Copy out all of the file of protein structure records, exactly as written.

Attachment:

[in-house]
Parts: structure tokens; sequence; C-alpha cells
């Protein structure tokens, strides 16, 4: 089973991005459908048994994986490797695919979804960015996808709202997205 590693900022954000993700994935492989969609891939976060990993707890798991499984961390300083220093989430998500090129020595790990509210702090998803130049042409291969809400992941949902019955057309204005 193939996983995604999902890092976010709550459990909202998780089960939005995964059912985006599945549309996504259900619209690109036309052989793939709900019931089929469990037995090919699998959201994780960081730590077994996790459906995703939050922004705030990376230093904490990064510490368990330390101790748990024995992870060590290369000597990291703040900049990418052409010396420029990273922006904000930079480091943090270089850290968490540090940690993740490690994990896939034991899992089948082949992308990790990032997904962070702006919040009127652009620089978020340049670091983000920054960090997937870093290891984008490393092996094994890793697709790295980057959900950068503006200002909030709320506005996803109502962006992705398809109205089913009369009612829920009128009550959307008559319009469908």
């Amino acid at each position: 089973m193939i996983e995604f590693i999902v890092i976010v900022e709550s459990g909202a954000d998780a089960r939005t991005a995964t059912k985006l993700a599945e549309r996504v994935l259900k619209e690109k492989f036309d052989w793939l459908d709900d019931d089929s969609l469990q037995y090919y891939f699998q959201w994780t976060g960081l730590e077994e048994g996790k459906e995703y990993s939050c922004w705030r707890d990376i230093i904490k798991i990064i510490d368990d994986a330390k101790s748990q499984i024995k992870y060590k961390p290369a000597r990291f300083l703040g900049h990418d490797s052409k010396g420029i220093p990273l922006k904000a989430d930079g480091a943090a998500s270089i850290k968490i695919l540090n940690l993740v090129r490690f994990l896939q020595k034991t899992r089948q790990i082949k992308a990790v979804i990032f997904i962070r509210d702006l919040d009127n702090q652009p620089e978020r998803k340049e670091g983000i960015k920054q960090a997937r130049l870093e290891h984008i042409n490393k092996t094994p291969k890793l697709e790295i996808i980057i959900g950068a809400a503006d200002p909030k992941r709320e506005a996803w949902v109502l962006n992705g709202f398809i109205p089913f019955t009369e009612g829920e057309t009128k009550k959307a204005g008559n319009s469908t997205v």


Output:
[in-house]
Parts: structure tokens; sequence; C-alpha cells
């Protein structure tokens, strides 16, 4: 089973991005459908048994994986490797695919979804960015996808709202997205 590693900022954000993700994935492989969609891939976060990993707890798991499984961390300083220093989430998500090129020595790990509210702090998803130049042409291969809400992941949902019955057309204005 193939996983995604999902890092976010709550459990909202998780089960939005995964059912985006599945549309996504259900619209690109036309052989793939709900019931089929469990037995090919699998959201994780960081730590077994996790459906995703939050922004705030990376230093904490990064510490368990330390101790748990024995992870060590290369000597990291703040900049990418052409010396420029990273922006904000930079480091943090270089850290968490540090940690993740490690994990896939034991899992089948082949992308990790990032997904962070702006919040009127652009620089978020340049670091983000920054960090997937870093290891984008490393092996094994890793697709790295980057959900950068503006200002909030709320506005996803109502962006992705398809109205089913009369009612829920009128009550959307008559319009469908």
């Amino acid at each position: 089973m193939i996983e995604f590693i999902v890092i976010v900022e709550s459990g909202a954000d998780a089960r939005t991005a995964t059912k985006l993700a599945e549309r996504v994935l259900k619209e690109k492989f036309d052989w793939l459908d709900d019931d089929s969609l469990q037995y090919y891939f699998q959201w994780t976060g960081l730590e077994e048994g996790k459906e995703y990993s939050c922004w705030r707890d990376i230093i904490k798991i990064i510490d368990d994986a330390k101790s748990q499984i024995k992870y060590k961390p290369a000597r990291f300083l703040g900049h990418d490797s052409k010396g420029i220093p990273l922006k904000a989430d930079g480091a943090a998500s270089i850290k968490i695919l540090n940690l993740v090129r490690f994990l896939q020595k034991t899992r089948q790990i082949k992308a990790v979804i990032f997904i962070r509210d702006l919040d009127n702090q652009p620089e978020r998803k340049e670091g983000i960015k920054q960090a997937r130049l870093e290891h984008i042409n490393k092996t094994p291969k890793l697709e790295i996808i980057i959900g950068a809400a503006d200002p909030k992941r709320e506005a996803w949902v109502l962006n992705g709202f398809i109205p089913f019955t009369e009612g829920e057309t009128k009550k959307a204005g008559n319009s469908t997205v």